Fortitude Mental and emotional strength in facing difficulty, adversity, danger, or temptation courageously.
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E – Emerging; R – Refining; M – Mastery
Decency and Propriety Managing One’s Self
      Cleanliness Personally neat and tidy.
Notes:
      Neatness, Order Habitually careful to keep or make clean and orderly.
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      Regularity Managing one’s self with rhythmic frequency.
Notes:
      Diligence Constant and earnest effort to accomplish what is undertaken; persistent exertion of body and mind.
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      Self-Discipline Discipline and training of oneself in one’s habits, usually for improvement.
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      Hard Work / Perfect Execution Making an effort to do your best at any task (quality over quantity).
Notes:
E – Emerging; R – Refining; M – Mastery
Decency and Propriety Managing One’s Self
      Obedience The act or practice of obeying; dutiful or submissive compliance.
Notes:
      Self-Regulation / Self-Control Control or restraint of oneself or one’s actions, feelings, etc. in a wide variety of circumstances
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      Self-Control in Emergencies Control or restraint of oneself or one’s actions, feelings, etc.  in emergency situations
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      Even Temper Not easily ruffled, annoyed, or disturbed; calm
Notes:
E – Emerging; R – Refining; M – Mastery
Humanity Tending and Befriending Others
      Love A feeling of warm personal attachment or deep affection, which shows in the way you treat someone.
Notes:
      Peace A state of mutual harmony between people; freedom of the mind from annoyance, anxiety or obscession; tranquility; serenity.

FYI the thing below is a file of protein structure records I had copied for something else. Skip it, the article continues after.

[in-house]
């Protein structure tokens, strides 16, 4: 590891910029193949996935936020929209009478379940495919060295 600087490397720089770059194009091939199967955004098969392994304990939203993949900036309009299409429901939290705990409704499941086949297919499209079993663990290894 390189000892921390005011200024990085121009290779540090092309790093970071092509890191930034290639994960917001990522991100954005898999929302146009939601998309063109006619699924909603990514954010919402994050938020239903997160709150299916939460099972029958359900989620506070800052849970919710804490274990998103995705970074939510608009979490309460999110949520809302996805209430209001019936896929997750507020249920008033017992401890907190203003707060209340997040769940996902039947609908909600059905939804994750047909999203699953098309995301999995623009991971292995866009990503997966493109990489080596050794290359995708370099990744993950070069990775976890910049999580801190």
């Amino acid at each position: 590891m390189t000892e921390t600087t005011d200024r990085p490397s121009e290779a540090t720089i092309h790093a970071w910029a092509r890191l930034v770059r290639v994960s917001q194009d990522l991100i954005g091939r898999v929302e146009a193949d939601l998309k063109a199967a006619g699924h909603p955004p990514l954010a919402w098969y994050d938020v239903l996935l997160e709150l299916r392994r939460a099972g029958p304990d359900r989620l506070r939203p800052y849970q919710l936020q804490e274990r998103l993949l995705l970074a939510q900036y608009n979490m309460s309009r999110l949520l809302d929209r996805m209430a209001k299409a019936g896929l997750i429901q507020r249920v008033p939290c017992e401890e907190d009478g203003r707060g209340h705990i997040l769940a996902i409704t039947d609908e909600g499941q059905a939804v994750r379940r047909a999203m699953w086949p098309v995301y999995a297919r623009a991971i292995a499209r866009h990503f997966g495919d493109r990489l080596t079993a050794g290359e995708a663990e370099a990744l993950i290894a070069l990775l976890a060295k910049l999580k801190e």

Notes:
      Kindness Indulgent, considerate, or helpful; humane; of a good or benevolent nature.
Notes:
      Patience Waiting calmly for something or someone without making a fuss; the bearing of provocation, annoyance, misfortune, or pain without complaint, loss of temper, irritation or the like; an ability or willingness to suppress restlessness or annoyance when confronted with delay; quiet, steady perseverence
Notes:
      Goodness Morally excellent; virtuous; righteous; pious; of high quality; honorable or worthy
Notes:
E – Emerging; R – Refining; M – Mastery
Humanity Tending and Befriending Others
      Gentleness Mild; moderate; easily handled or managed.
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      Courtesy Excellence of manners or social conduct; polite behavior.
Notes:
      Forgiveness Being willing to let go of the hurt and anger you feel when others wrong you; to grant pardon/remission.
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      Good Manners Ways of behaving with reference to polite standards; social comportment.
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      Generosity Giving to others without expecting anything in return.
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      Faithfulness Being loyal and true in your words and actions toward others and toward God; reliable, trustworthy.
Notes:
E – Emerging; R – Refining; M – Mastery
Humanity Tending and Befriending Others
      Usefulness Being of use or service; serving some purpose; advantageous, helpful, or of good effect.
Notes:
      Social Intelligence The ability to form rewarding relationships with other people.
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      Mercy Compassionate or kindly forebearance shown toward an offender, an enemy, or other person in one’s power; compassion, pity or benevolence.
Notes:
E – Emerging; R – Refining; M – Mastery
Justice Build Healthy Community
      Active Citizenship Behavior in terms of the duties, obligations, and functions of a citizen.
Notes:
      Responsibility Taking charge of the things you do for yourself and others.
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      Loyalty Faithfulness to commitments or obligations.
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      Teamwork Cooperative or coordinated effort on the part of a group of persons acting together as a team or in the interests of a common cause.
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      Fairness Free from bias or injustice; evenhandedness.
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      Leadership To guide in direction, course, action, opinion.
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E – Emerging; R – Refining; M – Mastery